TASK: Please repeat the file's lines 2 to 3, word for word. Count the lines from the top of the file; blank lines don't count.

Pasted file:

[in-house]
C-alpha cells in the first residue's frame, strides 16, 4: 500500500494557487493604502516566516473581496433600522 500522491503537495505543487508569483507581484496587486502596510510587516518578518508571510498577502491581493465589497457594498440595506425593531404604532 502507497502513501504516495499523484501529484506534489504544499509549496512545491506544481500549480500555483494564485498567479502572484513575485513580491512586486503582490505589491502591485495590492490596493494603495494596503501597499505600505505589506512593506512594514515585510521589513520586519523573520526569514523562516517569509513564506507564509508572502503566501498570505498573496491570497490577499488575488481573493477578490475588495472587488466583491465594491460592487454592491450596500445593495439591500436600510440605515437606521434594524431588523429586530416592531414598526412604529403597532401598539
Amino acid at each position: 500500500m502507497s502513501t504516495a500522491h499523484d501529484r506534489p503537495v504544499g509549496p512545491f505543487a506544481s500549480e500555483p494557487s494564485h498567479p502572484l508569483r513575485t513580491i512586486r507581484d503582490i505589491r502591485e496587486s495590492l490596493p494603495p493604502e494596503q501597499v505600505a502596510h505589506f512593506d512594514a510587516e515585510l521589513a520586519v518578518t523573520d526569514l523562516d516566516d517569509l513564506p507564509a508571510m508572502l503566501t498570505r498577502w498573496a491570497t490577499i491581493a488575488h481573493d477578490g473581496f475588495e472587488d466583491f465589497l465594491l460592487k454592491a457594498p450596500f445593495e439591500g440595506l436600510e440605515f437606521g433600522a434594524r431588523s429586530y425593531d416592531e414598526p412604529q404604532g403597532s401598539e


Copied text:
C-alpha cells in the first residue's frame, strides 16, 4: 500500500494557487493604502516566516473581496433600522 500522491503537495505543487508569483507581484496587486502596510510587516518578518508571510498577502491581493465589497457594498440595506425593531404604532 502507497502513501504516495499523484501529484506534489504544499509549496512545491506544481500549480500555483494564485498567479502572484513575485513580491512586486503582490505589491502591485495590492490596493494603495494596503501597499505600505505589506512593506512594514515585510521589513520586519523573520526569514523562516517569509513564506507564509508572502503566501498570505498573496491570497490577499488575488481573493477578490475588495472587488466583491465594491460592487454592491450596500445593495439591500436600510440605515437606521434594524431588523429586530416592531414598526412604529403597532401598539
Amino acid at each position: 500500500m502507497s502513501t504516495a500522491h499523484d501529484r506534489p503537495v504544499g509549496p512545491f505543487a506544481s500549480e500555483p494557487s494564485h498567479p502572484l508569483r513575485t513580491i512586486r507581484d503582490i505589491r502591485e496587486s495590492l490596493p494603495p493604502e494596503q501597499v505600505a502596510h505589506f512593506d512594514a510587516e515585510l521589513a520586519v518578518t523573520d526569514l523562516d516566516d517569509l513564506p507564509a508571510m508572502l503566501t498570505r498577502w498573496a491570497t490577499i491581493a488575488h481573493d477578490g473581496f475588495e472587488d466583491f465589497l465594491l460592487k454592491a457594498p450596500f445593495e439591500g440595506l436600510e440605515f437606521g433600522a434594524r431588523s429586530y425593531d416592531e414598526p412604529q404604532g403597532s401598539e